Finders Keepers is about a boy called Patrick, who takes part in a bizarre game show that’s out of this world. He travels across the Barrier, an invisible force separating Patrick’s world from another, where he meets bubbly Boopie Cupid, grumpy Max, and presenter Lucky Lamont. Patrick has no intention to win this game show, he just wants to get home… until one of the prizes turns out to be his dream computer. Patrick accepts, and the game is explained. The Barrier often breaks, sucking random items through to the other world. The aim of the game is to retrieve these items, and return them to their owners. Three people step forth, and give Patrick tricky riddles that he’ll have to solve to be able to start looking for the items. Will Patrick suceed?
I loved Finders Keepers, as well as it’s sequel, The Time Keeper, because the characters seem real, but different. My favourite character is Boopie Cupid, because she’s very talkative,which I can relate to. Both boys and girls would like these books, or maybe boys would like them more. I’m not too sure.
Having a Barrier that leaks things is a really good idea, I thought. Now I know where all of my odd socks went! Emily Rodda has also written other books, such as the Deltora series, the Rondo series, and the Fairy Realm for younger children. I give this book a 10 out of 10.
At my school lately, we’ve been writing poetry about sadness.
I’m putting mine on the blog because it goes in deep and you really feel it.
It’s a sad sad day, when you feel deaths ice-cold fingers.
It’s a sad sad day, when your curiosity turns on you.
It’s a sad sad day, when anxiety presses on your mind.
It’s a sad sad day, when your hopes are crushed.
It’s a sad sad day, when your struggle was for nothing.
On happier terms,
we also did lots of poetry on Autumn surrounding the senses.
Autumn is the bliss of warm water, as it runs through your fingers.
Autumn is the taste of smoke, as you sit by the fire.
Autumn is silence, nothing at all.
And lots of others.
We’ve also done Quinquan.
I’m so excited about this movie! I’ve loved Tintin since I started reading about his adventures when I was 8 and the movie looks amazing. We have all of Tintin’s adventures for you to read in the library and you could read The Secret of the Unicorn before you see the movie.
Want to win some Tintin books? Make sure you tell us about your favourite graphic novel for your chance to win this week’s Reading Crusade Challenge prize.
I was lucky enough to be able to go along to the awards ceremony for the 2011 NZ Post Children’s Book Awards last night. It’s a very sparkly, special night with New Zealand’s best authors and illustrators and I got to meet lots of them. The winners of each of the categories were announced including the Children’s Choice awards and the Book of the Year award.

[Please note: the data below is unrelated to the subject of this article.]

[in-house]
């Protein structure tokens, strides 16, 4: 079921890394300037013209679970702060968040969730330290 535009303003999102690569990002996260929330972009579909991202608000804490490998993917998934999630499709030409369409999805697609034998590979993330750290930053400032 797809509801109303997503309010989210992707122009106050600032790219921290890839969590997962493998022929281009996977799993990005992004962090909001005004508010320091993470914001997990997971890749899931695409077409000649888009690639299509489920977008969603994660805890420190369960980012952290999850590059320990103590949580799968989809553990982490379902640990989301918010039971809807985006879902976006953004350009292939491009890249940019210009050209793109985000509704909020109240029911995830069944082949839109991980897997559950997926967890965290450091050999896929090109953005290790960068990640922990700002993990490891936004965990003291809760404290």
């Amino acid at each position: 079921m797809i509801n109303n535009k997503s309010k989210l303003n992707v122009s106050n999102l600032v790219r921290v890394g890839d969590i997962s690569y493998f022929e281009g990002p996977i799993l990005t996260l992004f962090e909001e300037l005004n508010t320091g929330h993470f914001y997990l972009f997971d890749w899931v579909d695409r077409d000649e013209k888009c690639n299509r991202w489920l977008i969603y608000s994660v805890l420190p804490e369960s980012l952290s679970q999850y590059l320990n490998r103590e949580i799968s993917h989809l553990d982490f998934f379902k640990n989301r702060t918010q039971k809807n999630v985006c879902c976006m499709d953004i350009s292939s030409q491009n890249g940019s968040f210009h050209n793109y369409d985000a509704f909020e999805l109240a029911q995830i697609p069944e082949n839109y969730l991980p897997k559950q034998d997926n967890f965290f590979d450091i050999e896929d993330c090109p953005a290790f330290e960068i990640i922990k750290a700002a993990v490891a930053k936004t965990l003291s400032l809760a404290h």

The winners are:
This all started in 1808. There is this lovely girl called Grace. Grace is 11 years old and is living with her uncle in London. They have no money, and Grace is always lonely and often hungry.
Grace is a mudlark, that is someone who has to sift through all the mud in the river. One time she rifles through the river mud and finds an almost new hammer, it is the best thing she has ever found. A gang of mudlarks, with a leader named Joe Bean tries to steal the hammer but with Grace’s very brave heart she didn’t let those boys take such a valuable treasure.
One afternoon Grace couldn’t resist taking a shiny red apple from the grocer’s cart, and another and another! But back then, you could get hanged for stealing, even if you’ were just a kid. And Grace gets caught! What will happen to poor Grace?
I really liked Meet Grace. If you like stories about real people, then you’ll like it too. There are four books about Grace.
Amy, aged 9
Laura has spent most of her life as an orphan, living at the Sylvan Meadows Children’s Home, in between foster homes. What Laura longs for “is to have a life packed with excitement” like some of the characters in the books she reads. She has always been told to be careful what she wishes for, and one day she discovers that she has an uncle that will adopt her. When she arrives in the seaside village where her uncle lives, little does she know that the life of mystery and adventure she has longed for is just around the corner. Why does the quiet Indian boy have bruises and cuts on his arms? Why is her uncle so secretive? Is the bird watcher hanging around her house who he says he is? Who is the mysterious ‘J’ in her uncle’s books? Laura has to start thinking like the detective in her favourite books, Matt Walker, so that she can solve the mysteries around her.
Dead Man’s Cove is the fantastic first book in the Laura Marlin Mystery series by Lauren St. John. Laura is a great character who reminded me of Roald Dahl’s Matilda, because she loves stories and is very inquisitive. Like Laura, you’ll gather clues and put the pieces of the puzzle together to track down the villains. Dead Man’s Cove is perfect for anyone who likes books full of adventure, mystery, heroes and villains. I can’t wait to read more of the Laura Marlin Mysteries!
Recommended for 9+ 9 out of 10